I do not want to fall into the trap of criticising a reforming Minister for not being sufficiently reforming which is often the case. Nothing has been done for years and when this Government begin to do something they are criticised. Criticism would not be heaped on them if they had not begun reforming in the first place. I do not want to do that. I take the point which the Minister has made. If you take it that only about a half to two-thirds of all workers in the State are covered by this definition, and if we have this new procedure in section 10 which is based upon the definition here, the attachment of earnings, which is a very welcome innovation and which I strongly support we are giving the wives of certain erring husbands rights which other wives have not got. The Minister says there are other courses of action open to them. There is one other class of people against whom this type of order might lie, for example, farmers. Both marts and creameries are in a position analogous to that of an employer/employee relationship. Might not the definition be widened to include that? I know that in our circumstances there is always great difficulty about the inclusion of the self-employed, for example, in the social welfare code and also in the taxation structure. But other countries have managed to include the self-employed and the farming community in this sort of legislation. Would it not be possible, say in the case of farmers deriving the main source of their income either from creameries or from marts, to permit the same type of attachment proceedings? The same type of problems lie in the field of social welfare, and insurance and they lie quite clearly in the field of income taxation. I know this is an administrative problem.

It is essentially an administrative problem. What we are proposing is in ease of the position of the wife whose husband is in regular employment. Senator Halligan is speaking of the person who is self-employed but who has a regular source of income. I think that the regular flow of income from the sale of milk is not analogous to the regular weekly wage packet. There are seasonal fluctuations. There is also the fact of privacy but that is hardly relevant in this area. A wife can get a judgment for maintenance against her husband and, if he is a farmer, have it enforced in the ordinary way. If he refuses to pay, she then has the remedy that is available to her under the Enforcement of Court Orders Acts, 1926 and 1940. She can ask the District Court to provide for a weekly instalment. If that is not paid, she can then apply to have her husband imprisoned.

The ineffectiveness of the imprisonment remedy for the man who is earning a weekly wage is obvious. However, the wife of the self-employed farmer who is in prison is in a different position because the farm income can continue. She can frighten her husband into payment by threatening him with imprisonment. This does not cut off the family income, which is still coming from the farm. She can in addition get an order from the court directing that the amount of the debt be stopped by the creamery. This type of remedy would not be feasible in the case of the sale of cattle.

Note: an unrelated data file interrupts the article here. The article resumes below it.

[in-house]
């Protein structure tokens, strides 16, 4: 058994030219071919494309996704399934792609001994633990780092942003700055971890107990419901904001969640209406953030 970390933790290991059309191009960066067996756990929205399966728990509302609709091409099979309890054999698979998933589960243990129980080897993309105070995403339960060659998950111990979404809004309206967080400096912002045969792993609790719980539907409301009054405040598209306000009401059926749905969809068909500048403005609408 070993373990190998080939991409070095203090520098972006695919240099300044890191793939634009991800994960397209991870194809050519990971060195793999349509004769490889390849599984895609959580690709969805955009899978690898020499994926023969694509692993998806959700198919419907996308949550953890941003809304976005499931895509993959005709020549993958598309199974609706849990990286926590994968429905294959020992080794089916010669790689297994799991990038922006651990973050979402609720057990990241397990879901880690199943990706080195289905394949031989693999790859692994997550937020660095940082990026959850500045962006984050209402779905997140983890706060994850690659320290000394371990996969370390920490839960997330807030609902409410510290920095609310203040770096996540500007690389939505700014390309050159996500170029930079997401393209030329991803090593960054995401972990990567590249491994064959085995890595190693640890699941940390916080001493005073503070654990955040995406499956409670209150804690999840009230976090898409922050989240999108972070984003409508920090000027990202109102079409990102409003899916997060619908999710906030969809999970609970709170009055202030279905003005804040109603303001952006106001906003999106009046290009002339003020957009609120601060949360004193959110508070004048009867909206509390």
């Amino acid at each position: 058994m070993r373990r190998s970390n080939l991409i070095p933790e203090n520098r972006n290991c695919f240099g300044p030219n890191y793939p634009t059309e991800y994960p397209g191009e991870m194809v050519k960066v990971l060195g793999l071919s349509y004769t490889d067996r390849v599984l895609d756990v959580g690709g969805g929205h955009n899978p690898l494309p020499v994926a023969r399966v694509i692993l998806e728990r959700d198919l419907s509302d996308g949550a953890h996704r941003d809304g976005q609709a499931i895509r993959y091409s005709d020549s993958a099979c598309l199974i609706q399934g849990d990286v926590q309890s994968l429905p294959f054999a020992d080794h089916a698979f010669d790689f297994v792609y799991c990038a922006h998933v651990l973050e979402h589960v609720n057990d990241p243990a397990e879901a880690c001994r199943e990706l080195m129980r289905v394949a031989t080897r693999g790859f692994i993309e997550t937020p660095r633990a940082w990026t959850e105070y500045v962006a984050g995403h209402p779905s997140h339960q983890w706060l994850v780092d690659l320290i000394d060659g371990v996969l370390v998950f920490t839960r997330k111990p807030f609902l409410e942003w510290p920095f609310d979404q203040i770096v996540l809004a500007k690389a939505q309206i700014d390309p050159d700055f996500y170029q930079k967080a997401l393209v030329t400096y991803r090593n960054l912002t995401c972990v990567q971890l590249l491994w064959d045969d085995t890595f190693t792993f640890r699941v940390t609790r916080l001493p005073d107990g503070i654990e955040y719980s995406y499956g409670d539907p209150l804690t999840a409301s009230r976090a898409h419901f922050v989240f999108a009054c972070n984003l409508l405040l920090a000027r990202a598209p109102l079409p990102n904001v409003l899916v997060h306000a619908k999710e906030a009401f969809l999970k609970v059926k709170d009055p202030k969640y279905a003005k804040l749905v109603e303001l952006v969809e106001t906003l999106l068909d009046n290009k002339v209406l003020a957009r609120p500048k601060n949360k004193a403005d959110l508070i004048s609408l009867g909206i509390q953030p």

The IFA finance themselves out of those sales.

A farmer might sell cattle only twice a year. That would be the average. I do not think you could attach at all. It might be possible to attach in the case of a farmer who is sending milk regularly to the creamery. I could see a lot of administrative difficulties in the way of doing this because milk is seasonal. The supply fluctuates and some farmers have had to get out of milk because of brucellosis in their herd which ends milk supply. I think that for the self-employed person the ordinary remedies that are already in the law are appropriate ones. Attachment of earnings is pecularly effective and should be confined and is properly confined to the case of the wage-earning husband who is regularly employed. I would like time to think about the consequences of directing a co-operative creamery to deduct from the milk cheque, in the absence of agreement by the farmer. I do not know whether this could be effectively done in this Bill. You could open all sorts of problems. I would not be at all happy about it.

I would be quite happy with an assurance that the Minister is thinking about it and we can discuss it again on Report Stage.

I should like briefly to add my voice to the point made by Senator Halligan. Perhaps we have all walked into the earnings trap when really what we should have been thinking about all along was the attachment of income, which is a much wider policy. I accept the Minister's point that there are very wide administrative problems attached to applying this to the self-employed. I do not think we should be thinking solely of the farming community in this regard. He has given us a fairly adequate answer to the possibilities within the farming community, but there are the professional people.

A good example is the doctor who is self-employed. It seems to me that there is quite a gap in the Bill because of the fact that these people are not covered in the same way as the employee is. I accept the normal remedies are there and they can be applied to them, but it is a serious matter that those normal remedies have not been all that effective. I accept the severe problems attached to this which Senator Halligan has mentioned, the whole problem of self-employed in relation to social benefits. I imagine that the national pension scheme will be another area that will create problems. I think this is something we should have a serious look at. If we had thought more of the attachment of income rather than attachment of earnings we might not have walked into this problem.